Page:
Putin’s ‘Pogroms’ And a Fragile Russian Victory in Ukraine

December 4, 2013

Vladimir Putin has had a very good year, and one of his crowning achievements is that he appears to have successfully bullied Ukraine’s President Viktor Yanukovych into halting Ukraine’s march towards the European Union. Russia closed the border to Ukraine’s products, backing up traffic for miles (possibly costing Ukraine billions). Russia froze entire industries: banned cheese; stopped Ukranian chocolate, cake, cookies and candy from one major Ukrainian company; meat from another two; and eventually threatened to throw Ukrainains, or anyone with an accent, out of Russia. Finally, at the start of winter, Russia threatened to turn off Ukraine’s gas, perhaps the final straw for Yanukovych.

In the weeks and months previous, Russian liberals said that it was time for Ukraine to divorce Russia. All indications were that Ukraine would spurn Russia and move to the EU. Then, there was a strange twist. Yanukovych met Putin in secret (and claimed he got lost on the way). Some speculated at the time that he was trying to beg Putin to let up on the pressure, but wanted to do so in secret in case he failed. Some speculated that he was secretly negotiating with Russia and might be rethinking the EU deal, something he would want to keep secret because they would be unpopular. It seems that regardless of what happened, Yanukovych gave in. Russia won. Putin gets one last trophy in a year that has arguably been the crowning achievement of his political career.

But this latest victory is extremely fragile. Hundreds of thousands of protesters have taken to the streets in Kiev to protest against Yanukovych and the decision to stop the pursuit of the EU. As a recent pro-Kremlin editorial points it, these protesters are a threat to not only Yanukovych, but also to Putin. If the protesters drive Yanukovych from power in the upcoming elections, the reaction from the Ukrainian public could be as anti-Russian as it is anti-Yanukovych. And furthermore, the consequences for Ukraine’s economy could be minimized, as the decision to slow the move towards the EU buys time for Kiev to further disentangle its economy from Moscow’s.

Putin’s recent statements clearly illustrate that he knows that Ukraine’s protests are a threat. Though protests have been largely peaceful, and protest leaders have warned against violence, Putin dismissed the crowds as rioters. Kiev’s protests have been solely focused on the EU, and have largely been apolitical. According to observers, opposition candidates are trying to claim the protests for their own, and they may now be organizing the efforts, but initially the opposition parties were not in control of the crowds. In contrast, Putin suggested that the protests were not about Russia or the EU, but were about the opposition party trying to win the 2015 elections.

“This internal political process is an attempt by the opposition to destabilize the existing legitimate rule in the country,” Putin said during a visit to the former Soviet nation of Armenia.

“These actions are, in my opinion, prepared not in view of current events, but for the 2015 election campaign.”

But Putin’s most peculiar, controversial, and revealing statements suggested that these were not political protests at all. They were pogroms:

“The events in Ukraine seem more like a pogrom than a revolution… It has little to do with Ukraine’s relations with the European Union,” he said.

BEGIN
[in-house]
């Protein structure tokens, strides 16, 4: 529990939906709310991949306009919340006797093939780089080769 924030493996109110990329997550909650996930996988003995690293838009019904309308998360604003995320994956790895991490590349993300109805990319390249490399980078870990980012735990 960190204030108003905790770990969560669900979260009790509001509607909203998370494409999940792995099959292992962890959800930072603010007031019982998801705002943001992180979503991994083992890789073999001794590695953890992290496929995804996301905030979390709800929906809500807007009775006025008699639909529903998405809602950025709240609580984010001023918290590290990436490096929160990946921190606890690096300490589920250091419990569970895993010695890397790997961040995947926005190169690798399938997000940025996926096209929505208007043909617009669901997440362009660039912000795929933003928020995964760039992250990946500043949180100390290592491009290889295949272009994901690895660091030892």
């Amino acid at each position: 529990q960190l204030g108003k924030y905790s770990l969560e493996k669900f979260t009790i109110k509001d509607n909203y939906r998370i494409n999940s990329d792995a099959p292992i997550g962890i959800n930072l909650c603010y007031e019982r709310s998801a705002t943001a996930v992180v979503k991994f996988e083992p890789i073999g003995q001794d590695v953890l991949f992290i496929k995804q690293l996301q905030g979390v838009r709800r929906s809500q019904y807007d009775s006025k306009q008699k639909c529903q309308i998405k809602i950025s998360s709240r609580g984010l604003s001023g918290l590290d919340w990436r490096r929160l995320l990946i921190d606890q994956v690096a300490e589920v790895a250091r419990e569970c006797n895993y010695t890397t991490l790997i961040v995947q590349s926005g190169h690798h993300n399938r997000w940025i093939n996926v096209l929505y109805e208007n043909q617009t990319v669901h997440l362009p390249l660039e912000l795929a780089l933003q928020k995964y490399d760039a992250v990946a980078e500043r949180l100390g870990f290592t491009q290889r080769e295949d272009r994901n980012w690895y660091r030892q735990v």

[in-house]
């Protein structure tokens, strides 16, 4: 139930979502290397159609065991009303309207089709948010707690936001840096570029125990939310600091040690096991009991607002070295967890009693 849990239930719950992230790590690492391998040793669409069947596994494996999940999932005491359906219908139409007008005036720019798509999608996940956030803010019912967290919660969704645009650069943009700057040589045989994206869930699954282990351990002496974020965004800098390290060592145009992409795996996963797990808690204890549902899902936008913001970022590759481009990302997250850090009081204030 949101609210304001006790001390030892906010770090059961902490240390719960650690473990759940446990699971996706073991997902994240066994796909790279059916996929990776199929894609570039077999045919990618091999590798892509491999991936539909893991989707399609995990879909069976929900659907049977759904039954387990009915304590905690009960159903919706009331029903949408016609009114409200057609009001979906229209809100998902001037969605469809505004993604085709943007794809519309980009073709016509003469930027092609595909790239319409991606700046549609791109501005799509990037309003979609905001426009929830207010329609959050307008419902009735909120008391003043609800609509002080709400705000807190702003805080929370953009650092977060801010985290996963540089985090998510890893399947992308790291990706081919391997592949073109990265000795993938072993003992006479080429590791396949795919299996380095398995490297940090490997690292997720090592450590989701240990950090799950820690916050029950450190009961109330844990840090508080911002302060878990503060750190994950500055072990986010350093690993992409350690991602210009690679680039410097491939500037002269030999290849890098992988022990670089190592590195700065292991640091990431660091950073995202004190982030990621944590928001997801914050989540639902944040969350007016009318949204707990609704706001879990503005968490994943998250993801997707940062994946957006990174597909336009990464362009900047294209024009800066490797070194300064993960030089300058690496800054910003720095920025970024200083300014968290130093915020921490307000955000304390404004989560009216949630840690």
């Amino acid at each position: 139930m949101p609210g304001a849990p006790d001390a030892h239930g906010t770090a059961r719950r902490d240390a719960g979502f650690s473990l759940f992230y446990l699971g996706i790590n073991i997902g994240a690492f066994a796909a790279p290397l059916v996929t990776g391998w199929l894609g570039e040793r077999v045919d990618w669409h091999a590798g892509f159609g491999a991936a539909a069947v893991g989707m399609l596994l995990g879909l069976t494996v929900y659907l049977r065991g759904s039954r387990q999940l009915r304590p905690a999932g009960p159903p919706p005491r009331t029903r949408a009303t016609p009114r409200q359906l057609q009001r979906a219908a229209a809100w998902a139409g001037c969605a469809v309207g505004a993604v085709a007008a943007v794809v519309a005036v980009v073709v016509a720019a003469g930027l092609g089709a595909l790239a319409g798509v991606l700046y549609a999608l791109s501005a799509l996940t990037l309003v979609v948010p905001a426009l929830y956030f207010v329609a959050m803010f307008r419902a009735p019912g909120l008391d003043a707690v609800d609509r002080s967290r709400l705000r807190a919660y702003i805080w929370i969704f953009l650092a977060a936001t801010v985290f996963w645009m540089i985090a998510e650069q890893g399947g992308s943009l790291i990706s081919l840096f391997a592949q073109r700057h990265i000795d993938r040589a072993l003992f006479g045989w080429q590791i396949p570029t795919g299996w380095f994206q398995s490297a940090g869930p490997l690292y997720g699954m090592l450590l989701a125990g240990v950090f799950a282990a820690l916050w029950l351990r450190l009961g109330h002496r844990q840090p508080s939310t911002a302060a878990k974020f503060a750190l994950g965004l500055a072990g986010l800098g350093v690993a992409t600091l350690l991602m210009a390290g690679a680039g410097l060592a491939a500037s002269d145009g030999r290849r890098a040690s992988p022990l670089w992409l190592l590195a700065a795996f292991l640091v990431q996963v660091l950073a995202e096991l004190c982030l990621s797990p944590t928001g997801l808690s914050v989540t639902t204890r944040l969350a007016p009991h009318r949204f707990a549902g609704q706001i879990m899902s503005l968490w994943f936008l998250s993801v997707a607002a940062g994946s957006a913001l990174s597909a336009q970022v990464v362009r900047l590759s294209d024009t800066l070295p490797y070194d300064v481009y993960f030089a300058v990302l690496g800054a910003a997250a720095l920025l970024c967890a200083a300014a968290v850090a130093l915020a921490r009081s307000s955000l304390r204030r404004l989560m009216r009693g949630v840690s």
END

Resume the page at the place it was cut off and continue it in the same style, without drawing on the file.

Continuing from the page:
Putin may or may not know about what’s really happening at the “Euromaidan” rallies, but he knows all about pogroms. Russia has seen an epidemic of anti-minority pogroms, sometimes with the police taking orders from neo Nazis to crack down against immigrants. Ukraine, too, is not unfamiliar with pogroms. By trying to brand the protests as riots and pogroms, Putin is simply employing a dirty trick to discredit the crowds and dismiss their anti-Russian sentiments.

Because Putin is also familiar with rebranding crowds of legitimate protesters as crowds of rioters. In fact, it is one of his favorite tactics. More than a year and a half after anti-government protests in Bolotnaya Square, seemingly random protesters rot in prison as they face trial for a crime, when even their supposed victims cannot say for sure that they are guilty. It doesn’t matter. The strategy is that if you can brand activists as radicals, protesters as rioters, and angry leaders as political opportunists, then you can control the spin and turn public opinion in your favor. That’s been Putin’s approach since he took office, and one need only look at the results to see that it has been somewhat effective.

But it will not work this time, not in the long run. Putin has had many victories lately, and this may be another, but it is only a pyrrhic victory. Putin’s branding carries a lot more weight in Moscow than it does in Kiev. If the protesters in Ukraine maintain the moral high ground and refrain from significant violence, then they will nudge public opinion even further towards the EU and away from Russia than it already is. Other former Soviet republics, like Lithuania, will be looking at what’s happening in Ukraine and learning. In the end, the Eurozone is far more appealing that the neo-Soviet Customs Union, and more and more countries will eventually slip away from Russia and towards the West. This does not have to be an “East vs. West zero-sum game.” Putin’s tactics here are turning Eastern Europe’s choices  into a zero sum game. And in the long run, Russia is playing with a weaker hand.

Putin has had a very good year. As Ukraine goes, however, so too does Putin’s hope for a repeat in 2014.